Proof that a transitive permutation group (G, X) with G abelian, is sharply regular

As the title states, the question is the following: Let (G, X) be a transitive permutation group, where G is abelian. Show that (G, X) is "sharply regular".

First of all I want to notice that in my course we never saw what "sharply regular" means in relation to permutation groups. Wikipedia however, tells me that my professor perhaps meant "sharply transitive", so I'm going to solve the question assuming he meant this. Please tell me if it's possible that he meant something else.

Proof: So, I need to prove that: $\forall x, y \in X, \exists! g \in G: x^g = y$

Given that (G, X) is a transitive permutation group, we know already that there exists at least one such g. Now we have to show that there exists just one such g.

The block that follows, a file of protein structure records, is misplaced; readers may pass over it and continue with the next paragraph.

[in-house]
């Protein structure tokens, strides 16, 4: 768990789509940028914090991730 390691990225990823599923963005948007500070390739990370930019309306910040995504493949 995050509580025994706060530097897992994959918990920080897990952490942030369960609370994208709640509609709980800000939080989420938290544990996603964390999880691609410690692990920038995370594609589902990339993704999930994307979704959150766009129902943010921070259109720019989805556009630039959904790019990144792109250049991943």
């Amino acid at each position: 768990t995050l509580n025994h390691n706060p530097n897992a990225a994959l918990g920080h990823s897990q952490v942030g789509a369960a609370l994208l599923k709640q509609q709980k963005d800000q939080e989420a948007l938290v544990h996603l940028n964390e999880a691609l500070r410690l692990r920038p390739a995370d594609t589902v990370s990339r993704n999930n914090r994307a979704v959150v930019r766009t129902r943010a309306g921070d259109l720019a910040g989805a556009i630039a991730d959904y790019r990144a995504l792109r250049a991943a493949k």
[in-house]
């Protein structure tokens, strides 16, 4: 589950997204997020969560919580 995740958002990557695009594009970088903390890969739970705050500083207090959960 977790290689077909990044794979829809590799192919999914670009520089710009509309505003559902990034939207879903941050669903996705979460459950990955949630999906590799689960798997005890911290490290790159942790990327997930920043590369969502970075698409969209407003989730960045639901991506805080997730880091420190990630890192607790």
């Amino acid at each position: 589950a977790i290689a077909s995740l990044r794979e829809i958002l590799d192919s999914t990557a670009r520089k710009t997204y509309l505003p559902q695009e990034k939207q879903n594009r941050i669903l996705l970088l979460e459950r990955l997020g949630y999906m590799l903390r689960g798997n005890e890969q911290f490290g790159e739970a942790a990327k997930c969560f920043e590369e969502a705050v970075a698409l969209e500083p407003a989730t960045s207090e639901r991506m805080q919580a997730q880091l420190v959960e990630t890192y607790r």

Suppose that there exists $h \in G: x^h = y$ as well. Then $x^{gh^{-1}} = y^{h^{-1}} = x$. Therefore it is clear that $gh^{-1} \in kernel$. (G, X) is a permutation group, which means that the kernel is trivial. Therefore: $gh^{-1} = e$. Now it is clear that g = h and the question is solved.

However, in this proof I did not use the fact that G is abelian. Something tells me that they gave me this information on purpose. So I assume I have made a mistake somewhere in my proof. Could anyone point out the mistake and perhaps show me how to proof this using the fact that G is commutative?

• The issue with your proof if that you only conclude that $gh^{-1}$ fixes this one element. This does not imply that it fixes everything. – Tobias Kildetoft Jun 21 '16 at 11:27
• Thank you for this remark. I knew it had to be something elementary. – Uomo universale Jun 21 '16 at 11:47

Let $x \in X$, and $G_{x}$ be the stabilizer of $x$. Since $G$ acts transitively, for any $y \in X$, there will be $g \in G$ such that $x^{g} = y$. Thus $G_{y} = G_{x^{g}} = (G_{x})^{g} = G_{x}$, as $G$ is abelian. Hence $G_{x}$ fixes all elements of $X$, so that $G_{x}$ is trivial.
Finish it by noting that if $y = x^{g}$, then the set of elements $h \in G$ such that $y = x^{h}$ is the coset $G_{x} g$.